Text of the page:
# Is XTS always better than GCM?

XTS is suitable for disk encryption while GCM doesn't. Both require the same number of block encryption calls. Both are parallel in encryption and decryption. XTS is actually even faster in openssl implementation (openssl speed -evp aes-256-xts/gcm), not sure why.

Why even bother to use GCM instead of XTS?

• Sep 27, 2020 at 4:48

You're trying to compare authenticated encryption with disk encryption. GCM is used to solve 2 security problems at once: encryption and authentication. GCM is designed such that only someone knowing the key can modify ciphertext without raising alarms. This requires additional data to use as an authentication tag.

XTS, on the other hand, only partially hold this property. The benefit of XTS, however, is you don't need to store additional data for an authentication tag. XTS also has (some) resistance to tampering, since any change made to the ciphertext yields random and meaningless plaintext. However, this is not considered sufficient for authentication, since an attacker can still make changes without the changes being noticed. This is undesirable in any case where an attacker may intercept encrypted communication (ex. network protocols).

For full-disk encryption (FDE) authenticated encryption becomes impractical, since you would need to store a lot of extra data to verify integrity (with a mode like GCM). Unless you have so much disk space you don't mind losing half of it, this isn't a reasonable option. You could also store a separate hash (HMAC) but this still requires reading the entire contents of the disk to verify (which takes a long time), and will likely cause the hashes to mismatch simply due to normal wear and tear on the drive... Effectively creating a game of Russian Roulette; except instead of getting shot you lose data.

As such, unauthenticated encryption becomes the only rational way to encrypt an entire drive. Since an attacker cannot control the result of changes in XTS it's better than modes like CBC (where an attacker can rewrite the drive to whatever they want simply by being decently clever) or CTR (where cleverness isn't even a prerequisite to tamper with data), and XTS isn't vulnerable to statistical analysis like ECB. Therefore it's a not-ridiculous trade-off for cases where authentication can't be reasonably performed.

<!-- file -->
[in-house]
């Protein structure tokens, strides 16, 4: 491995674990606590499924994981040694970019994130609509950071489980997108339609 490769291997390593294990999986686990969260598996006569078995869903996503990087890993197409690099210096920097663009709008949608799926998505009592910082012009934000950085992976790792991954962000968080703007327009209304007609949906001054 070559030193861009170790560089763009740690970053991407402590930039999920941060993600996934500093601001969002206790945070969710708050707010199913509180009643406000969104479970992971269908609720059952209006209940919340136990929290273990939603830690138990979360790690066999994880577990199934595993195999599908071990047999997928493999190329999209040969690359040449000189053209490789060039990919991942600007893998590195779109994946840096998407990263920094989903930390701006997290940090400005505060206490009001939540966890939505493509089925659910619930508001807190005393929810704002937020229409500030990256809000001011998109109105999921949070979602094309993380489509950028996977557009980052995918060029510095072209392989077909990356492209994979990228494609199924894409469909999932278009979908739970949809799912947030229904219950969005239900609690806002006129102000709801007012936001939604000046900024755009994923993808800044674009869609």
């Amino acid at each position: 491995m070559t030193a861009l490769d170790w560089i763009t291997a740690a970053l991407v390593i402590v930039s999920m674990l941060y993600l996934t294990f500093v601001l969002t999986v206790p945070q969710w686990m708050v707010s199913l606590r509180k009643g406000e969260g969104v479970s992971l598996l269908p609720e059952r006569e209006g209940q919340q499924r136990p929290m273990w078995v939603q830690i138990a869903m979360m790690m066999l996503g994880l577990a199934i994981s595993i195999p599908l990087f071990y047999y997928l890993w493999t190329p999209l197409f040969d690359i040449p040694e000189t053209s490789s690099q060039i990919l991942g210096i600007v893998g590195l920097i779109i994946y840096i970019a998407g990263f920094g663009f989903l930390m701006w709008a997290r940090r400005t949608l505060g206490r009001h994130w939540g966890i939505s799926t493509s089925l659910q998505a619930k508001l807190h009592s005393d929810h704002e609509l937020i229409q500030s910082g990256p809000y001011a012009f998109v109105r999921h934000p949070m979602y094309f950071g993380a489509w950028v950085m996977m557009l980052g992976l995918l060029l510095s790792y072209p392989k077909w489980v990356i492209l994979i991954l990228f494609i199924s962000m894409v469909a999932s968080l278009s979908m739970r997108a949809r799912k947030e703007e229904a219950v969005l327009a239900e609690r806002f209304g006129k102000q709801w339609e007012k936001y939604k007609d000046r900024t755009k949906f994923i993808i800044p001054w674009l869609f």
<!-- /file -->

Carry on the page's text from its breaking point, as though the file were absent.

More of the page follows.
• An authentication is a separate step in GCM and I see no reason why the same authenticating (encrypted) checksum can not be appended to ciphertext produced with XTS as well. In encryption it is always better than GCM, right? No need in unique initialization vector.
– ZAB
Sep 26, 2020 at 22:40
• @ZAB: the authentication tag in GCM doesn't work if you don't use unique nonces, hence if you extend XTS to include GMAC-tags, you'll have to include nonces. You could go to a nonce-less integrity tag (e.g. HMAC or KMAC), however that'd loss all the performance advantages you were looking for Sep 26, 2020 at 22:41
• @poncho if you mean an initial value for the chain of multiplications then it can be made from plaintext or the counter as well, if I understand correctly the common name for this techniques is GCM-SIV. Why it can't be used for XTS? Well, the simple original question become a more difficult one, how to add authentication to XTS or if GCM-SIV itself suitable for disk encryption. A rather pointless question actually, it can only save some space and avoid the use of random generator for IV.
– ZAB
Sep 27, 2020 at 1:56
• GCM is effectively CTR + auth. If you visit the wikipedia page you'll see GCM encrypts only the counter, then XORs the plaintext (like CTR does). Then it adds the auth tag. XTS may be faster than GCM but it's not faster than CTR; and once you add the auth tag XTS will become slower than GCM. Sep 27, 2020 at 2:26
• Also, I don't like the name Galois/XTS (GXTS). It's cumbersome to explain to someone what Galois XOR-Encrypt-XOR with cipherText Stealing is. Sep 27, 2020 at 2:28